D. Cremaschi et al.: Thiazide-Sensitive Cotransporter

vesicles [26]. However, whereas no apical Cl− conductance (GCl) is present under basal conditions [10, 12, 18, 23, 37], a substantial apical stilbene-sensitive GCl of 2.3 × 10−3 S cm−2 is elicited by HCTZ; it is detectable in a few tens of seconds and completely activated in 7–9 min [18]. The 36Cl− uptake through GCl is negligible, due to the large negative apical membrane potential (see also Materials and Methods); conversely, the cell to lumen Cl− efflux though GCl is measurable [15]. Thus, the observed symport inhibition by thiazide might be due to a symport short circuit caused by the parallel GCl rather than to a direct HCTZ action on the symporter: the apical 36 − Cl uptake may be reduced by a rapid return to the lumen (through the activated GCl) of the 36Cl− pushed into the cell by the symport. Equally, the decrease in intracellular Cl− activity may be produced by the cell to lumen Cl− backflux through GCl [15], with consequent inhibition of transepithelial NaCl transport. On this basis, the aim of this study was to ascertain whether the Na+-Cl− symport is directly inhibited by HCTZ or simply short circuited. In the first case HCTZ would act directly on the symporter, which would then be identical or similar to that found in the distal tubule and fish urinary bladder [6, 19, 36, 38, 39] and would belong to the family of thiazide-sensitive cotransporters (TSC): the gallbladder epithelium would be the first extra-renal epithelium to show it working. In the second case the symporter found would be a new symporter, insensitive to thiazide and resistant to all the inhibitors of double ion exchangers and known cotransporters. To examine this alternative, radiochemical methods (measurement of transapical Cl− uptake), electrophysiological methods (determination of intracellular Cl− and Na+ activities with selective theta microelectrodes) and molecular biology methods were used. Materials and Methods Male New Zealand rabbits (body weight about 3 Kg), kept for 10 days under constant conditions of light/dark and temperature and fed with standard pellets, were killed by cervical dislocation. The excised gallbladders were washed free of bile with saline solution.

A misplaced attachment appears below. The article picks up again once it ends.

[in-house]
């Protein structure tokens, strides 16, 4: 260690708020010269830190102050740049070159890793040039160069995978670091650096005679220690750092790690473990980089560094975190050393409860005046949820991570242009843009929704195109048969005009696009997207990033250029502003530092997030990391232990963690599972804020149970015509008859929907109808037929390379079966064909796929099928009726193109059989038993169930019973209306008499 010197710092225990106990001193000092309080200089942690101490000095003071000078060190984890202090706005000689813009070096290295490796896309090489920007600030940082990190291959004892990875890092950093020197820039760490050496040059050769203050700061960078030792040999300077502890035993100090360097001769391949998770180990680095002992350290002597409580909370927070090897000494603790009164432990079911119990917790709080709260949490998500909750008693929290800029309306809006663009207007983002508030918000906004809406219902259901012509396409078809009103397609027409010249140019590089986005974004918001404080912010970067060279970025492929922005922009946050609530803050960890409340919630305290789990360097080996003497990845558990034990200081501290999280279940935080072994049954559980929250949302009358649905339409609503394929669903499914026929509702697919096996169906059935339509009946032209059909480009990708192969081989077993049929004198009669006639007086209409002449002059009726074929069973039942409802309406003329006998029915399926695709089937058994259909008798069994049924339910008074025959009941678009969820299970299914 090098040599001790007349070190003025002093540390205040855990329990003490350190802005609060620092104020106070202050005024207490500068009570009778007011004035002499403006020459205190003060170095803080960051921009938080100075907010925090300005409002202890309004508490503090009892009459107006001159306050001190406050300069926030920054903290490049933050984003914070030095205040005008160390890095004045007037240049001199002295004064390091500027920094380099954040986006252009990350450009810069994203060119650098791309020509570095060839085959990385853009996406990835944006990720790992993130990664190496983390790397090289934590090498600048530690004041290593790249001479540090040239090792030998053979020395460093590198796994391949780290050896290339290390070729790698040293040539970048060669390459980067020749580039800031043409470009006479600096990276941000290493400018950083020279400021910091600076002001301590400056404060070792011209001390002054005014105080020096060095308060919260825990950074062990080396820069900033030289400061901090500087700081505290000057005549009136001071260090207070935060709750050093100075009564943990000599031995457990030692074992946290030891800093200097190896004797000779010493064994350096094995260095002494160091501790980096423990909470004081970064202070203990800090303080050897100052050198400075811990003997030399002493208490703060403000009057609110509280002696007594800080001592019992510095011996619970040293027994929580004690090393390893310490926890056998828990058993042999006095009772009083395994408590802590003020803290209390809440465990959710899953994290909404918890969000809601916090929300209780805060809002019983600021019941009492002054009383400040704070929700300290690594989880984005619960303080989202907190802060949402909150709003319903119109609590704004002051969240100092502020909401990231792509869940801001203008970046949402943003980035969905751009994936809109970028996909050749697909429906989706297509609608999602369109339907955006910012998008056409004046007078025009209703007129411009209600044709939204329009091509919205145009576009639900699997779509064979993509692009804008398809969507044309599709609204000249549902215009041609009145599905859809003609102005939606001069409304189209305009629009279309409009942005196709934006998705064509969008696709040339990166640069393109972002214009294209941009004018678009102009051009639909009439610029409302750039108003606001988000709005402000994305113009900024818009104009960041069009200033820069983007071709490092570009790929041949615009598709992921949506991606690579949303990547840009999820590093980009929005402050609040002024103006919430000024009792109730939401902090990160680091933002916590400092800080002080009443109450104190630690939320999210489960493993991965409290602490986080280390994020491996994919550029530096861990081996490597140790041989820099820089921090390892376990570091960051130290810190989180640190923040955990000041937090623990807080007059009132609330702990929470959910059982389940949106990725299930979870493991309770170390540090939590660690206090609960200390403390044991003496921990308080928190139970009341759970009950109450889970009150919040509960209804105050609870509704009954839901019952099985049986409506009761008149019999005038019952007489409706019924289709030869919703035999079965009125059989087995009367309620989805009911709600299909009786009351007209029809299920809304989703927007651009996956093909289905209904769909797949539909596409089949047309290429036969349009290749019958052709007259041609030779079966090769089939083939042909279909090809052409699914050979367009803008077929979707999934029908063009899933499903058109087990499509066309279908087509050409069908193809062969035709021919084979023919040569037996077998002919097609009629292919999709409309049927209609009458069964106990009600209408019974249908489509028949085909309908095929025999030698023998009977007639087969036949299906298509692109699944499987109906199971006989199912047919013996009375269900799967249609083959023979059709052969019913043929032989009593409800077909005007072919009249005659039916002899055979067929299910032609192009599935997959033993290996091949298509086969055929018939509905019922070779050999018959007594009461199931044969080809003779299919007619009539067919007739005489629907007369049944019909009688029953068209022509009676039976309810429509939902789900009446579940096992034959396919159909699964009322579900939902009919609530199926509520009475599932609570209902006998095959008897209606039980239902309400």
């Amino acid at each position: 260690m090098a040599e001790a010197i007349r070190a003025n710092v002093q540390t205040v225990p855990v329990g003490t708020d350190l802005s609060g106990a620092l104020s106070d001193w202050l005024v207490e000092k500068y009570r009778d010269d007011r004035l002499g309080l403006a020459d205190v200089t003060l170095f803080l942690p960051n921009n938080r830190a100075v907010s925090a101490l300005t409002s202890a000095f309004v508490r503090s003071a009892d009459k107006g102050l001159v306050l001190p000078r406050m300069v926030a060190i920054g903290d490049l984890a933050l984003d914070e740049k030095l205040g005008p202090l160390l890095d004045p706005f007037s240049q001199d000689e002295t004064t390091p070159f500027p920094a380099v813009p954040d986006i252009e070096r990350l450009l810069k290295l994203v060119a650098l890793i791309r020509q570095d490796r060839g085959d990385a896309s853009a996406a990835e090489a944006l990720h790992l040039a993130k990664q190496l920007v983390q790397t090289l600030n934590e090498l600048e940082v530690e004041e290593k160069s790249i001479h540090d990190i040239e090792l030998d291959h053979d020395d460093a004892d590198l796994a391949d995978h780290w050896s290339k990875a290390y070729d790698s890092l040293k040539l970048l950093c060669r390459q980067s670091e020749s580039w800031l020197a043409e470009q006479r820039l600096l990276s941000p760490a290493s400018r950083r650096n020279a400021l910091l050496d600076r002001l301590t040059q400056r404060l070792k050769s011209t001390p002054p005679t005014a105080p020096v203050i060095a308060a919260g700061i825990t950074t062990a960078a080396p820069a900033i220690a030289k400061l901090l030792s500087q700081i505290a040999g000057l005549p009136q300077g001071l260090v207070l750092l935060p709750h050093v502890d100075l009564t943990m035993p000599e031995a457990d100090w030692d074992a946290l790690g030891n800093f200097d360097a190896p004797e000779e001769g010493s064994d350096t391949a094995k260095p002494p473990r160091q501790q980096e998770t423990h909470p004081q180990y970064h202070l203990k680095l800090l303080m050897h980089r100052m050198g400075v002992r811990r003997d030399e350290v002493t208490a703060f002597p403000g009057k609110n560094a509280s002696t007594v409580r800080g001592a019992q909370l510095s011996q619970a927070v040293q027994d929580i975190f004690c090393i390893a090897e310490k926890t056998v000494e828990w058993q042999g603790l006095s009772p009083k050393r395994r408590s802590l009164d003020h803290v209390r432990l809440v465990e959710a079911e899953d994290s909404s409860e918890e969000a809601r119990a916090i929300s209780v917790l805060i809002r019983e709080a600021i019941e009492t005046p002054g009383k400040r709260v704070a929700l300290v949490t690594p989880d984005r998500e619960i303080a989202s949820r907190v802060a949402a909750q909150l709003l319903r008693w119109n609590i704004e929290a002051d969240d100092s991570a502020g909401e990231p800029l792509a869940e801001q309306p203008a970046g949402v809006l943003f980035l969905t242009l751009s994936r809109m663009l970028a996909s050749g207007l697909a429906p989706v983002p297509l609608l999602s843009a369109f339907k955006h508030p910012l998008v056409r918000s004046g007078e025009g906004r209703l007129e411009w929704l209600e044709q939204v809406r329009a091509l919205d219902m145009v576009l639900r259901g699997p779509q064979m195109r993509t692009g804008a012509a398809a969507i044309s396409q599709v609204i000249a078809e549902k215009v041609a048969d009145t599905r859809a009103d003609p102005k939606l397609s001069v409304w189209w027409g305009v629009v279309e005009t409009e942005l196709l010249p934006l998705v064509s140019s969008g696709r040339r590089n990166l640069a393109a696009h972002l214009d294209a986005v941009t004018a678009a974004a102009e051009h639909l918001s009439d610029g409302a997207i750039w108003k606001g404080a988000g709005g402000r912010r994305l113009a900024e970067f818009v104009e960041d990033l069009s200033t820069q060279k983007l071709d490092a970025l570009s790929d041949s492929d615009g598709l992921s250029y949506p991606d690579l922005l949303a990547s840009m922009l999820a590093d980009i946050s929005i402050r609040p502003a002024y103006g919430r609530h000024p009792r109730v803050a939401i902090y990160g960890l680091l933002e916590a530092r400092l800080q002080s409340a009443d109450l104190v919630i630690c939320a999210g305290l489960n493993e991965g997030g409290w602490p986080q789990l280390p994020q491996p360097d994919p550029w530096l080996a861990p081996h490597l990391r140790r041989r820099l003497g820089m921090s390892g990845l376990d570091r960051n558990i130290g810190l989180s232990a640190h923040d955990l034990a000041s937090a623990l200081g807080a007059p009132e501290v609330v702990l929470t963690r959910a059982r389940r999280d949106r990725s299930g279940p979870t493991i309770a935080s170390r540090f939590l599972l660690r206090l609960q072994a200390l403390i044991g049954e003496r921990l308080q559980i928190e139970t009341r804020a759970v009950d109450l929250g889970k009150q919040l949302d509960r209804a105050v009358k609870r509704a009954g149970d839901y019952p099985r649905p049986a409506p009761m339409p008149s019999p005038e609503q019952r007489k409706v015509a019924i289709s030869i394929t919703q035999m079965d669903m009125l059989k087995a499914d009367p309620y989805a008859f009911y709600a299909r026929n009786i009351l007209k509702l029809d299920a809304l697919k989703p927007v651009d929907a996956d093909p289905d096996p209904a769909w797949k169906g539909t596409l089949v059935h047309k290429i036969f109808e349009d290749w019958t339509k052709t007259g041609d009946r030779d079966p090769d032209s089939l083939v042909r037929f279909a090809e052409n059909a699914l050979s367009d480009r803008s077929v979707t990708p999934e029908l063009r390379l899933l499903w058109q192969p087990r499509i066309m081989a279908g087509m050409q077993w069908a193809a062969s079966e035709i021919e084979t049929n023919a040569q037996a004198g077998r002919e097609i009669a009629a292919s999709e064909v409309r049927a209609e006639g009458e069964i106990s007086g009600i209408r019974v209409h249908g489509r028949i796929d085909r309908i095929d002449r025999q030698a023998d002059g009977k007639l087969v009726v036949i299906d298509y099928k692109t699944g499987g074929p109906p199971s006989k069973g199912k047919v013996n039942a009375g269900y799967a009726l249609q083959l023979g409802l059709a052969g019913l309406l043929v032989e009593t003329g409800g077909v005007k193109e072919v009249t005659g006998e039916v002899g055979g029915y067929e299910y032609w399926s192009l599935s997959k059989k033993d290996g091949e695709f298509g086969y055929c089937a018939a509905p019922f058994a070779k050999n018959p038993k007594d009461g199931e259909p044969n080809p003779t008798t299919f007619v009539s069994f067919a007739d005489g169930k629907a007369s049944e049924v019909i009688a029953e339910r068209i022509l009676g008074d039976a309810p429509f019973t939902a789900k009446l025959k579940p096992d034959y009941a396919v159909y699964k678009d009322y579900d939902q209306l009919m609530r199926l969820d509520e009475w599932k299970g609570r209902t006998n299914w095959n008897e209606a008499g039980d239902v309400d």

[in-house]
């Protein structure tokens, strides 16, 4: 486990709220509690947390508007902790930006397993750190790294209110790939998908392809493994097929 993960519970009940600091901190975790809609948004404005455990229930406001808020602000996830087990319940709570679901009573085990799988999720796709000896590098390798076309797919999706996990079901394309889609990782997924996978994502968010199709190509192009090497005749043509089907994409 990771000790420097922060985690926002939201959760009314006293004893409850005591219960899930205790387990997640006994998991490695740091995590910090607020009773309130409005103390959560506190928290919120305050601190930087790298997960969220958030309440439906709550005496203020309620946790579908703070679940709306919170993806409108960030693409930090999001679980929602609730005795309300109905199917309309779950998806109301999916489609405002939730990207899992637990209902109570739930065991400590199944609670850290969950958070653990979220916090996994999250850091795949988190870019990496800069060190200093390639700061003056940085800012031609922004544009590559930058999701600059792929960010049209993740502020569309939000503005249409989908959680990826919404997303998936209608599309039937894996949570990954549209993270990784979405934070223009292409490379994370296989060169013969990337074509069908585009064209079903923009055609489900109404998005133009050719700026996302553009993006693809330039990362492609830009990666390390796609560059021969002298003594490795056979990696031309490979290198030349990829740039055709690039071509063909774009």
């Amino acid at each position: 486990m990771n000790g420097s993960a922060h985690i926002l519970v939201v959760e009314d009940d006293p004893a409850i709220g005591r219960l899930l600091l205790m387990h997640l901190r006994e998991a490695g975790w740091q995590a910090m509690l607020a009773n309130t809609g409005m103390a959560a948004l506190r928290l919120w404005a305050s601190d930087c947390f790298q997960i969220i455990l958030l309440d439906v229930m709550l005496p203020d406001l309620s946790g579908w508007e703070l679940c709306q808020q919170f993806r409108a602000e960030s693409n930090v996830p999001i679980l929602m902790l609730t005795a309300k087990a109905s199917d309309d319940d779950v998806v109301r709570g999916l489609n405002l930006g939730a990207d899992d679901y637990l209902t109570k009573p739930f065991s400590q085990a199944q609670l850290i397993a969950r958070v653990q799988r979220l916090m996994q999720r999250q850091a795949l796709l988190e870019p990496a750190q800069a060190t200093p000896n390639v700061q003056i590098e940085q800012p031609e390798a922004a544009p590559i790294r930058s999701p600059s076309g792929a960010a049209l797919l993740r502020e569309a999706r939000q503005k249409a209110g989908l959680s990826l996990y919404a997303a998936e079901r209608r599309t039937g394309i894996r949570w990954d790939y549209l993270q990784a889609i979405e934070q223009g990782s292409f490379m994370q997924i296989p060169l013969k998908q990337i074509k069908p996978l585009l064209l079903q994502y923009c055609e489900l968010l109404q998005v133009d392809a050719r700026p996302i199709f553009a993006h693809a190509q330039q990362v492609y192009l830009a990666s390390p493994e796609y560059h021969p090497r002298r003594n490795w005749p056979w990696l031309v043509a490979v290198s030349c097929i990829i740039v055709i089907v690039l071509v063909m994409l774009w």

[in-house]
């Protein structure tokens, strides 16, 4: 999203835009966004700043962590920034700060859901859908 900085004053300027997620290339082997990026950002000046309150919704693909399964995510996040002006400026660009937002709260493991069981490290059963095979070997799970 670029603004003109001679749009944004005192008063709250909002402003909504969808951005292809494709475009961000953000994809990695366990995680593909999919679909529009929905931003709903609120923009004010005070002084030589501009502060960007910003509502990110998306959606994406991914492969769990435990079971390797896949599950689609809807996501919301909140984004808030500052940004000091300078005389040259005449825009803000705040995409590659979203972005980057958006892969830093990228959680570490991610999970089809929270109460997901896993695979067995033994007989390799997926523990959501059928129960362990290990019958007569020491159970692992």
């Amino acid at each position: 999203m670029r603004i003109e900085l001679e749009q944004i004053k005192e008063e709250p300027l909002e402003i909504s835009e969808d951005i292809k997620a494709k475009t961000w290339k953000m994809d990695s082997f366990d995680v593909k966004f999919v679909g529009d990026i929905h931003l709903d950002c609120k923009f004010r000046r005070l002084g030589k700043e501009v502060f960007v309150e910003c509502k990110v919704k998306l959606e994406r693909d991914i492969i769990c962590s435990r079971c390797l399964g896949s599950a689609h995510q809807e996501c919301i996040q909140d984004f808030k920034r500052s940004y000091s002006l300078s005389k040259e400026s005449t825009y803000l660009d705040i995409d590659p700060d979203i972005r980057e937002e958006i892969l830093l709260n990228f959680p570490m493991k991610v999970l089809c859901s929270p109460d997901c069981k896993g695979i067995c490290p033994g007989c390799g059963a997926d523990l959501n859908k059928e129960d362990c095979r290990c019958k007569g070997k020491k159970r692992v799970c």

The method used was very similar to that previously reported [16]. Briefly, gallbladders, opened flat, were mounted, carefully avoiding any stretching, on a nylon mesh between two Lucite chambers, with the luminal surface facing upwards (exposed area: 0.6 cm2). The luminal solution (0.8 ml) was agitated by bubbling the appropriate gas mixture; conversely, the serosal chamber was continuously perfused with gassed saline moved by a peristaltic pump. After a 30-min preincubation period in Krebs-Henseleit solution, the tissue was allowed to equilibrate on both sides for 45 min in bicarbonate-free saline. Then it was washed five times on the luminal side with the test solution and finally exposed for 45 sec to the same saline, to which 3H-sucrose (5 ␮Ci/ml) and 36Cl− (4 ␮Ci/ml) were added. Variations in incubation and treatment on the

luminal side will be described later. At the end of the experiment the luminal medium was withdrawn, the tissue squeezed with an ice-cold isotonic solution of mannitol and punched off. It was then bathed in 2 ml of bidistilled water, frozen at −20°C, thawed, boiled for 15 min and centrifuged. Samples in triplicate of the supernatant and the incubation fluid were assayed for radioactivity by a liquid scintillation spectrometer (Minaxi-TriCarb, 4000 series Packard Instruments, Zurich). The measured influx was expressed as ␮mol cm−2 hr−1.